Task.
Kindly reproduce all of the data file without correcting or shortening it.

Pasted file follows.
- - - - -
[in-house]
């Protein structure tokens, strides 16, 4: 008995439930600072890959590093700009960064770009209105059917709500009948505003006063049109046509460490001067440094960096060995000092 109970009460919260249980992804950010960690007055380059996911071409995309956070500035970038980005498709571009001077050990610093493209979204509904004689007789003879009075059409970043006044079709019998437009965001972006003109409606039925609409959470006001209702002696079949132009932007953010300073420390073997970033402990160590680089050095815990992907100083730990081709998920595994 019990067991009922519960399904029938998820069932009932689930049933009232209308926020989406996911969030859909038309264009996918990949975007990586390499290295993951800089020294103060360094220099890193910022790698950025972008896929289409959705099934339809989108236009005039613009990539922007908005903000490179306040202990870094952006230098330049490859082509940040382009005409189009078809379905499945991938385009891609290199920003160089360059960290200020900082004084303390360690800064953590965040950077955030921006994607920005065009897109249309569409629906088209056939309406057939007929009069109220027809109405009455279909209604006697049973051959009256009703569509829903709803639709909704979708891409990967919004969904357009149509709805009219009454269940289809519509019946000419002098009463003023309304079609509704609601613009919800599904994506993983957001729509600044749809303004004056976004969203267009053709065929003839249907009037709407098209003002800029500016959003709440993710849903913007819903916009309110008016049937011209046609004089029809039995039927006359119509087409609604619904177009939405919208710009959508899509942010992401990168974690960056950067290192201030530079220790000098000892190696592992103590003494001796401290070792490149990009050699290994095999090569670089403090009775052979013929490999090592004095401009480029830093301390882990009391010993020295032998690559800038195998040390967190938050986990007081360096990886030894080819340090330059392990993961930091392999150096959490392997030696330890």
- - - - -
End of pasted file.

[in-house]
């Protein structure tokens, strides 16, 4: 008995439930600072890959590093700009960064770009209105059917709500009948505003006063049109046509460490001067440094960096060995000092 109970009460919260249980992804950010960690007055380059996911071409995309956070500035970038980005498709571009001077050990610093493209979204509904004689007789003879009075059409970043006044079709019998437009965001972006003109409606039925609409959470006001209702002696079949132009932007953010300073420390073997970033402990160590680089050095815990992907100083730990081709998920595994 019990067991009922519960399904029938998820069932009932689930049933009232209308926020989406996911969030859909038309264009996918990949975007990586390499290295993951800089020294103060360094220099890193910022790698950025972008896929289409959705099934339809989108236009005039613009990539922007908005903000490179306040202990870094952006230098330049490859082509940040382009005409189009078809379905499945991938385009891609290199920003160089360059960290200020900082004084303390360690800064953590965040950077955030921006994607920005065009897109249309569409629906088209056939309406057939007929009069109220027809109405009455279909209604006697049973051959009256009703569509829903709803639709909704979708891409990967919004969904357009149509709805009219009454269940289809519509019946000419002098009463003023309304079609509704609601613009919800599904994506993983957001729509600044749809303004004056976004969203267009053709065929003839249907009037709407098209003002800029500016959003709440993710849903913007819903916009309110008016049937011209046609004089029809039995039927006359119509087409609604619904177009939405919208710009959508899509942010992401990168974690960056950067290192201030530079220790000098000892190696592992103590003494001796401290070792490149990009050699290994095999090569670089403090009775052979013929490999090592004095401009480029830093301390882990009391010993020295032998690559800038195998040390967190938050986990007081360096990886030894080819340090330059392990993961930091392999150096959490392997030696330890």